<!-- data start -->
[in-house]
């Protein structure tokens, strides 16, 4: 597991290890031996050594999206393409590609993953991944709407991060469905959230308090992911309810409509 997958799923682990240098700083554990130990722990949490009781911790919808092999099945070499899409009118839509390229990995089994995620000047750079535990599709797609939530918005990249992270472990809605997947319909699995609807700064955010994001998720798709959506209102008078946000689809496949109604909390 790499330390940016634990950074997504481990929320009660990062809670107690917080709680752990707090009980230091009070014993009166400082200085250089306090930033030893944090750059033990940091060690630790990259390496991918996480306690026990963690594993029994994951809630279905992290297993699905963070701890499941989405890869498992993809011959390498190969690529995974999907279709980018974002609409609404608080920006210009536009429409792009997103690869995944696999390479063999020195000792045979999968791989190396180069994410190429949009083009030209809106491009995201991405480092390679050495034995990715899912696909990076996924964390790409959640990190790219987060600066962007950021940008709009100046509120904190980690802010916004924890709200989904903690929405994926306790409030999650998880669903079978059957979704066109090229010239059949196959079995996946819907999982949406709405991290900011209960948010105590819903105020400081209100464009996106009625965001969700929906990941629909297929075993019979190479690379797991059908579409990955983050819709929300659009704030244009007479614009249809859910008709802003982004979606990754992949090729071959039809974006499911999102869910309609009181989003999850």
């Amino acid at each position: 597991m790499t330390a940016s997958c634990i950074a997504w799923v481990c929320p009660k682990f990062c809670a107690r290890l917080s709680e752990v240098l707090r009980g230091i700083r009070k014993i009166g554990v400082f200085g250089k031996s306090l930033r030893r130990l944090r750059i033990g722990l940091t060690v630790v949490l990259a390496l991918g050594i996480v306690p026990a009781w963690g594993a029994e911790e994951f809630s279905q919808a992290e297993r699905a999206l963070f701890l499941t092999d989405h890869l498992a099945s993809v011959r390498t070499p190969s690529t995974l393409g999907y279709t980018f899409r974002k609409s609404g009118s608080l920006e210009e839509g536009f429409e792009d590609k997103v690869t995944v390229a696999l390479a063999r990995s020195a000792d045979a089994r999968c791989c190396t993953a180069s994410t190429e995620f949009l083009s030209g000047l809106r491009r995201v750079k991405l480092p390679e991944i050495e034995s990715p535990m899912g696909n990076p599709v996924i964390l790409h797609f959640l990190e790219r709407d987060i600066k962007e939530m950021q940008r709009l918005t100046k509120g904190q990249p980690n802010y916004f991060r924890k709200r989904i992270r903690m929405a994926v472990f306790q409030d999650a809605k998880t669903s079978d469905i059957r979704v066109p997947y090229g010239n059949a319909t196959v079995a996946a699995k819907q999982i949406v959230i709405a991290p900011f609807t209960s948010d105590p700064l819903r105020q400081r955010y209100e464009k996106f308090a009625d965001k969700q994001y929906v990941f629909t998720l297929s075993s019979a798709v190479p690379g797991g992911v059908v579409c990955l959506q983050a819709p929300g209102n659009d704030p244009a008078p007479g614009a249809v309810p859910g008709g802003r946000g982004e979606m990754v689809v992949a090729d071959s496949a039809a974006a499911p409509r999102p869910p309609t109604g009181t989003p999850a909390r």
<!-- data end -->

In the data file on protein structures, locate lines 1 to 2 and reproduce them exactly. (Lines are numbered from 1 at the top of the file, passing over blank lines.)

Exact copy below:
[in-house]
């Protein structure tokens, strides 16, 4: 597991290890031996050594999206393409590609993953991944709407991060469905959230308090992911309810409509 997958799923682990240098700083554990130990722990949490009781911790919808092999099945070499899409009118839509390229990995089994995620000047750079535990599709797609939530918005990249992270472990809605997947319909699995609807700064955010994001998720798709959506209102008078946000689809496949109604909390 790499330390940016634990950074997504481990929320009660990062809670107690917080709680752990707090009980230091009070014993009166400082200085250089306090930033030893944090750059033990940091060690630790990259390496991918996480306690026990963690594993029994994951809630279905992290297993699905963070701890499941989405890869498992993809011959390498190969690529995974999907279709980018974002609409609404608080920006210009536009429409792009997103690869995944696999390479063999020195000792045979999968791989190396180069994410190429949009083009030209809106491009995201991405480092390679050495034995990715899912696909990076996924964390790409959640990190790219987060600066962007950021940008709009100046509120904190980690802010916004924890709200989904903690929405994926306790409030999650998880669903079978059957979704066109090229010239059949196959079995996946819907999982949406709405991290900011209960948010105590819903105020400081209100464009996106009625965001969700929906990941629909297929075993019979190479690379797991059908579409990955983050819709929300659009704030244009007479614009249809859910008709802003982004979606990754992949090729071959039809974006499911999102869910309609009181989003999850």